But that’s another story. Let’s take a detailed look at how I crafted my first back rehab progression.
GPP (work capacity) – I continued to clean the slate with Warrior Wellness, working incrementally towards those areas that were limited by spasms and discomfort. I also sought the advice of a sports medicine doctor, who referred me to a physiotherapist specializing in sports injuries. I was given a set of progressive exercises that worked the transverse abdominus in isolation. I worked diligently at those exercises and increased my work capacity in each (in terms of gradually increasing the reps and sets). I would then add on the next set of exercises. After about a month and a half I was able to complete all of the exercises that I had been given and I was pronounced ‘cured’. I knew, however, that my work had just begun.
Transition – The transition between phases of the THP should be so incremental as to be barely noticeable. After being released from physiotherapy I took the basic transverse abdominus exercises and began to sophisticate them. For example, one exercise involved lying on my back and bringing one leg up knee to chest. Another exercise involved lying on my back with both knees up and allowing one knee to open/close to the side. I sewed these two exercises together so that I was moving my leg up the outside, then bringing the knee in, then moving down the center to bring the leg flat again. It made a circular motion through one quadrant. I also did the opposite –outside to in, and inside to out. I sophisticated all of the physiotherapy exercises that I had been given in this way.
SPP (sophistication) – In the SPP phase I sought to further strengthen my core, beyond the simple TVA isolation exercises. Inspired by a similar program that Coach Sonnon was working at that time, I embarked upon a cycle of hi-rep spinal rocks. I included all of the variations from Be Breathed, an equal number of each, and increased the amount each session until I reached my target goal of 500 spinal rocks in one session. I also included compensatory motions in the form of static holds of the Shoulder Bridge, Hand Bridge, and eventually the Shin Bridge, breathing into the tension and trying to relax.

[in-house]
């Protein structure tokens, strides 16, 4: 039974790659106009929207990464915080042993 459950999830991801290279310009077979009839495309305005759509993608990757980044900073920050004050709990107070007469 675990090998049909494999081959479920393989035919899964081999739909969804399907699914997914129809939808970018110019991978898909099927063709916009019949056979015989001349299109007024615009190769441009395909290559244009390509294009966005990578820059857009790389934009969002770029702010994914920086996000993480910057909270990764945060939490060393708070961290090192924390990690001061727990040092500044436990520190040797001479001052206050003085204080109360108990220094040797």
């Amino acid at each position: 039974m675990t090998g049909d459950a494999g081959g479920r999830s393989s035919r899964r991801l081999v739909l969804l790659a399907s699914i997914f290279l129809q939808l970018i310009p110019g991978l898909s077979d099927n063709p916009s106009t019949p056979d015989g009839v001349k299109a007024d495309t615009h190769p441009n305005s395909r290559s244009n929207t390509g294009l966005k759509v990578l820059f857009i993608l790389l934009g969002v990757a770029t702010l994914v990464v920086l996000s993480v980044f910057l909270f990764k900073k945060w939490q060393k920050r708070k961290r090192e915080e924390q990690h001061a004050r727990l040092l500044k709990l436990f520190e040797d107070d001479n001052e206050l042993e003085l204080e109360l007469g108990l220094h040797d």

SSP (specificity) – It was time to begin practicing the skills involved in the Swipe. I worked on the two component exercises of the Pendulum and the Armpit Cast. They had never caused me bracing in the past. Flare-ups seemed to be a result of the ballistic nature of the full Swipe, and the loading that occurs in the back position at the top. I began practicing the Swipe at a level of Skill -- not enough reps or sets to fatigue too much, just enough to practice the mechanics.
Transition – When my skill practice became comfortable I began a Swipe density cycle. I was very comfortable at the strength range of the cycle, so the transition to the more challenging phases (up around the endurance range) happened very gradually.
MEP (drive) – As I neared the final stages of the density cycle I was forced to confront the fear-reactivity in my lower back that seemed to occur alongside the ballistic loading in the top position. It seemed to get worse when the going got tough – and was partly a result of bracing and dropping into lower levels of breathing. I made it my performance goal to relax into the movement and to breath at a minimum level of Skill. I began by applying a performance exhalation to brace my core and to reassure myself that the position was safe. By the end of the cycle I was able to maintain Expertise level breathing without conscious effort, and the painful bracing had gone. Goal accomplished!
I hope this example gives you a better idea of how to apply the Training Hierarchy Pyramid to your own training!